Orange split

One of the oranges on my Dwarf Washington has split. Contents revealed about 2" wide.
I can't upload pic because something's wrong on computer.
Did this ever happen to NG member?
Is it safe to let it keep on maturing?
Alternative?
Normally (hah!) oranges ripen about January; maybe this year a little sooner? Who knows - climate has gone beserk. This is So. Calif coastal.
TIA
HB
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On Wed, 7 Oct 2015 11:58:38 -0700 (PDT), Hypatia Nachshon

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On Wednesday, October 7, 2015 at 12:29:55 PM UTC-7, Boron Elgar wrote:

Thanks to all who replied.
The above site has been particularly useful.
HB
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On Sat, 10 Oct 2015 19:33:25 -0700 (PDT), Hypatia Nachshon

Always happy to help, and if it is something I do not know myself (that covers a *LOT* of stuff!), my instinct is to find an extension service or university ag department in my immediate area that is familiar with local plantings and problems.
These sources are generally sources of excellent diagnostics and proven remedies. The only drawbacks are that often Big Ag is supported answers may be geared to professional growers, rather than home gardeners.
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On Wed, 14 Oct 2015 10:34:32 -0400, Boron Elgar

I call the Cornell Extention all the time with all sorts of gardening questions, they are very happy to help. http://albany.cce.cornell.edu/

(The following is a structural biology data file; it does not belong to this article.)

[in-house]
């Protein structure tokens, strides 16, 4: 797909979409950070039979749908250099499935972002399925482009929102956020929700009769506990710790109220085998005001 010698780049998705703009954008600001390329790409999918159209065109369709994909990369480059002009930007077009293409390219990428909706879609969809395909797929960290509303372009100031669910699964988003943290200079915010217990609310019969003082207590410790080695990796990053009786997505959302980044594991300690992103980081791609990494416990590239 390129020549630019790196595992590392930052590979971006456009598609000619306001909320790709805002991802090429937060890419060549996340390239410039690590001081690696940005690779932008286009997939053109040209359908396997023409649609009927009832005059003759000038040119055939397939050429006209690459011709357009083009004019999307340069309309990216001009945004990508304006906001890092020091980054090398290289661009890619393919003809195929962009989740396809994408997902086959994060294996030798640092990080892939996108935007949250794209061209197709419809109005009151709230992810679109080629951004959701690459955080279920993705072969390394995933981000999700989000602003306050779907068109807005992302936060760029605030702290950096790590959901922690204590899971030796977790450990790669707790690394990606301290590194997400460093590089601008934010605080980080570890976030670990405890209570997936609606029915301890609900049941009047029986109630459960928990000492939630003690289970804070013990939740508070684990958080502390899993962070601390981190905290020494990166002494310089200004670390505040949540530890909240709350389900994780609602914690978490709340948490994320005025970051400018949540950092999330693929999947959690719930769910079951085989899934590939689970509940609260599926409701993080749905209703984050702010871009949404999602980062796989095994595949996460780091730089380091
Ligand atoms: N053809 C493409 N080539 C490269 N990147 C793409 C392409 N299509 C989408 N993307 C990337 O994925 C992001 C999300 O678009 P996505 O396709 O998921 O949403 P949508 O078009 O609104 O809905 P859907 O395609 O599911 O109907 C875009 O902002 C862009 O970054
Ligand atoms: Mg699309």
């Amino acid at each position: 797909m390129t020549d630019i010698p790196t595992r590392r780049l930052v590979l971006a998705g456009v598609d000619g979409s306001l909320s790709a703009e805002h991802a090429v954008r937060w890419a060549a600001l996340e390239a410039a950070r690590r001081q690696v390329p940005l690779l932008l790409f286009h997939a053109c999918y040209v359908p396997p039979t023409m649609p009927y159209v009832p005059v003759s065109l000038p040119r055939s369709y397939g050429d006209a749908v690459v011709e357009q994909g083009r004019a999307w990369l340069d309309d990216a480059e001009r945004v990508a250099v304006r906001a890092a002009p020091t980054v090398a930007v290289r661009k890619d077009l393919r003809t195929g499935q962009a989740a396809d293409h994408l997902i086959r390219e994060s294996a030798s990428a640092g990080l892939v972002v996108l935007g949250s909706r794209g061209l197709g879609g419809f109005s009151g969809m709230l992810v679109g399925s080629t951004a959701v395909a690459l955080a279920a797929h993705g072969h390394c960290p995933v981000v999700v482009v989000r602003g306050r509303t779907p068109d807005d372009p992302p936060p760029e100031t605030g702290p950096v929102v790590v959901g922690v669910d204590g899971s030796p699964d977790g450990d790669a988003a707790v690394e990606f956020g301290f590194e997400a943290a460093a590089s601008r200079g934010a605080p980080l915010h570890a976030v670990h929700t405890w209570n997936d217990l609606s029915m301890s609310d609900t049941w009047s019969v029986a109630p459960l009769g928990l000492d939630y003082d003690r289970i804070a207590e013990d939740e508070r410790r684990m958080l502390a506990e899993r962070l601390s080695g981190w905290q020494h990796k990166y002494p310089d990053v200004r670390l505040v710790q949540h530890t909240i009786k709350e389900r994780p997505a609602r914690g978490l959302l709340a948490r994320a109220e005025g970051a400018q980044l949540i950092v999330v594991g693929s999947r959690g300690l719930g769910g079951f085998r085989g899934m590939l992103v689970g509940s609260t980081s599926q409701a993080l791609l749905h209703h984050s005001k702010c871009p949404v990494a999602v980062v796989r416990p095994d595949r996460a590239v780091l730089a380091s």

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On Saturday, October 10, 2015 at 7:33:28 PM UTC-7, Hypatia Nachshon wrote:

Sigh! Another case where I didn't think of the obvious. Thanks to all who suggested contacting university extensions.
HB
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On 10/7/2015 11:58 AM, Hypatia Nachshon wrote:

This is usually caused by uneven moisture in the soil. First, it is too dry; then, it is too wet.
In the ground, you should allow the soil to dry to a depth of about 1-2 inches and then irrigate. When you irrigate, do not allow the soil to become soggy. Citrus requires good drainage.
I have three dwarf citrus in large pots. See <http://www.rossde.com/garden/dwarf_citrus.html . In the pots, I used my own home-made potting mix; see <http://www.rossde.com/garden/garden_potting_mix.html . With the current drought, these get watered 15 minutes twice each week via a drip system; previously, I watered them every third day for about 20-25 minutes.
I also have a dwarf tangelo in a raised bed framed with lose concrete blocks. For this, I dug to a depth equal to the height of the blocks. I stirred compost, wood chips, peat moss, coarse sand, and gypsum into the native clay soil. Every other year, I apply more gypsum to maintain good drainage.
--
David E. Ross
Climate: California Mediterranean, see
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